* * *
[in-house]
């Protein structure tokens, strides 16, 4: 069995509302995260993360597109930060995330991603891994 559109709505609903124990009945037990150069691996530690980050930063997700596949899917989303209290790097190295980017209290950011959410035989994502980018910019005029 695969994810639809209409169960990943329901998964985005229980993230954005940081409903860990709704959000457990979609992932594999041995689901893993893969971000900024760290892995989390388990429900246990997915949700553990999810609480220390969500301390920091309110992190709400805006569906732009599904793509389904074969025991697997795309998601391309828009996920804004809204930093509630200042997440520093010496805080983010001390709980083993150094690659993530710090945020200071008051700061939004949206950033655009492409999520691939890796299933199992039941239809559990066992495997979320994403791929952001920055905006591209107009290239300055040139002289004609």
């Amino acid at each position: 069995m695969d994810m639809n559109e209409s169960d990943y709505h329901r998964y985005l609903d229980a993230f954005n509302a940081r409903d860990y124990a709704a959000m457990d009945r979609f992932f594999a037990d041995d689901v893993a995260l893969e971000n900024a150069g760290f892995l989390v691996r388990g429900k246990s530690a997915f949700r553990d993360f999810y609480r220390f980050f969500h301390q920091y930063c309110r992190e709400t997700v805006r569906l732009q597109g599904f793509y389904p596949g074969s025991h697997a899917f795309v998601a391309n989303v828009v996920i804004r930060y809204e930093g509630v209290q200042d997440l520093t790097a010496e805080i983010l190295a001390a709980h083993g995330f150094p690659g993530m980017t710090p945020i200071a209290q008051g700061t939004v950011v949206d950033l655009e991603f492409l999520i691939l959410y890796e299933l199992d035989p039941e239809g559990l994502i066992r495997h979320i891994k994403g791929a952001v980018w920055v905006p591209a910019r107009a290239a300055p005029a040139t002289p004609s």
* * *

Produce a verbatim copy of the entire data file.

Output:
[in-house]
């Protein structure tokens, strides 16, 4: 069995509302995260993360597109930060995330991603891994 559109709505609903124990009945037990150069691996530690980050930063997700596949899917989303209290790097190295980017209290950011959410035989994502980018910019005029 695969994810639809209409169960990943329901998964985005229980993230954005940081409903860990709704959000457990979609992932594999041995689901893993893969971000900024760290892995989390388990429900246990997915949700553990999810609480220390969500301390920091309110992190709400805006569906732009599904793509389904074969025991697997795309998601391309828009996920804004809204930093509630200042997440520093010496805080983010001390709980083993150094690659993530710090945020200071008051700061939004949206950033655009492409999520691939890796299933199992039941239809559990066992495997979320994403791929952001920055905006591209107009290239300055040139002289004609």
């Amino acid at each position: 069995m695969d994810m639809n559109e209409s169960d990943y709505h329901r998964y985005l609903d229980a993230f954005n509302a940081r409903d860990y124990a709704a959000m457990d009945r979609f992932f594999a037990d041995d689901v893993a995260l893969e971000n900024a150069g760290f892995l989390v691996r388990g429900k246990s530690a997915f949700r553990d993360f999810y609480r220390f980050f969500h301390q920091y930063c309110r992190e709400t997700v805006r569906l732009q597109g599904f793509y389904p596949g074969s025991h697997a899917f795309v998601a391309n989303v828009v996920i804004r930060y809204e930093g509630v209290q200042d997440l520093t790097a010496e805080i983010l190295a001390a709980h083993g995330f150094p690659g993530m980017t710090p945020i200071a209290q008051g700061t939004v950011v949206d950033l655009e991603f492409l999520i691939l959410y890796e299933l199992d035989p039941e239809g559990l994502i066992r495997h979320i891994k994403g791929a952001v980018w920055v905006p591209a910019r107009a290239a300055p005029a040139t002289p004609s």